Steven Pinker, an evolutionary psychologist, linguist and the author of The Better Angels of Our Nature, sees the Old Testament as a “celebration” of the kind of commonplace yet horrifying (to modern sensibilities) violence that characterized mankind’s behavior during early stages of its social evolution. Continue reading “Part 2: You Say You Want a Creavolution? Well, You Know…”

Part 1: You Say You Want a Creavolution? Well, You Know …

This two-part post is from a chapter titled “Gardens” in my book Crossfire Canyon, under construction. I haven’t posted on AMV for a while and thought I’d run this out there.

As a reliable account of the origin of life on Earth, the Old Testament story of the Garden of Eden may itself stand only a hair’s breadth from being cast out of the paradise of credence. “It didn’t happen, couldn’t have happened that way,” scientists say as they pronounce the Eden story indefensible. Over the last century and a half, they have promoted science-based and evidence-supported stories to supplant the Creation Story: narrative strains of Darwinism and neo-Darwinism, the yet-developing evolutionary tale.

The degree of interchangeability between the two storylines could be framed as a boxing match between contraries—Creationism v. Darwinism—with each side claiming to have landed multiple knock-out punches. Or perhaps, given both sides’ claims to Higher Truth, the contention is more like a jousting tournament. Despite the pageant’s being over a hundred-and-fifty years old, sterling knights on either side continue to try to unhorse each other, resulting, at times, in such heated language as to lay the nobility of both sides open to doubt. Rampant name-calling and disrespecting of persons abound, along with the dusting-off-of-feet on each other’s narrative grounds. Continue reading “Part 1: You Say You Want a Creavolution? Well, You Know …”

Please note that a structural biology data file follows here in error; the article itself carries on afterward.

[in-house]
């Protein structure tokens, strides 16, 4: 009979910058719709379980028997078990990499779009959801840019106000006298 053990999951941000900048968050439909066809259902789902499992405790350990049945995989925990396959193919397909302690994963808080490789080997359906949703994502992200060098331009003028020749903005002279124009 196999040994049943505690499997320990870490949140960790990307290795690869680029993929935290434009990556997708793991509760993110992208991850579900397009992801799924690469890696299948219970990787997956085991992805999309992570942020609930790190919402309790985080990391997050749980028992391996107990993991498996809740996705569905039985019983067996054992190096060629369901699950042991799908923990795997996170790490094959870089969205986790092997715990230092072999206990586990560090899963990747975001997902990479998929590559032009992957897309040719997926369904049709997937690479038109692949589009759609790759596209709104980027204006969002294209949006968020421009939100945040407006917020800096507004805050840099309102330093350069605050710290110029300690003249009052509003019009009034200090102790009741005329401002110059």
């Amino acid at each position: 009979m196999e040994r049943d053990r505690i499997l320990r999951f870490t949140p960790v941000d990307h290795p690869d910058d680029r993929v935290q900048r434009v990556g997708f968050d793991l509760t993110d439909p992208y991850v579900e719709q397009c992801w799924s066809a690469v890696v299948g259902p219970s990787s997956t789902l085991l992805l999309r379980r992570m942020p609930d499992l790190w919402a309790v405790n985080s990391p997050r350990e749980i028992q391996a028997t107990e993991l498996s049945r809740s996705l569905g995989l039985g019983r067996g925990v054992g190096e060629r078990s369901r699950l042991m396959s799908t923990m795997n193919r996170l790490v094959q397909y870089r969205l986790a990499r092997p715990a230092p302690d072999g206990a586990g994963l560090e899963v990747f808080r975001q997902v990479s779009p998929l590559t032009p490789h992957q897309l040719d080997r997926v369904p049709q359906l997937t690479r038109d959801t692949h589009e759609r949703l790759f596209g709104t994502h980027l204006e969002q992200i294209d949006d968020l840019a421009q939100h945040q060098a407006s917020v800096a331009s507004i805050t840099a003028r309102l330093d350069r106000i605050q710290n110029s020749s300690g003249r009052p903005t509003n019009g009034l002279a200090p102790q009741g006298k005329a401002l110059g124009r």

Evolution, useful fictions and eternal progression

I have some more speculative, more specifically Mormon thoughts that follow up to my post about Michael Austin, useful fictions and anxiety.

Let’s assume, and I realize that not everyone is going to agree with all of the following assumptions, but assuming that the LDS worldview is correct and that God created the world as a mortal probation for his spirit children to become embodied and progress and assuming that evolution as currently understood is the mechanism by which physical creation was accomplished and assuming that most or some of the current thinking on cognitive science as it relates to narrative is correct, what does that tell us about the importance of narrative to the plan of salvation?

Okay now that I lay it all out like that, I’m not entirely sure that I have a tidy answer. But a few things occur to me:

1. Progression is bound up with narrative. Narrative is essentially translation so that we can make sense of things and then because we are human, we try to take that translation and make it operative in our lives so that we are better suited to exist in mortal, time-bound, physical life. I suspect that that act of translation is important not only in how we relate to the physical world and society but also how we relate to the Holy Spirit. In fact, I suspect that the difficulties of translation are both connected to and emblematic of the difficulties of translation between spirit and body (I use between, but it very well may be “among”). The mechanics of evolution both demonstrate and interfere with (hopefully productively interfere with — there must be resistance or there is no growth) that process. The fleshy tables of our hearts must be inscribed and such inscription somehow also inscribes our spirit, changing it (if we are doing it right) for the better. Continue reading “Evolution, useful fictions and eternal progression”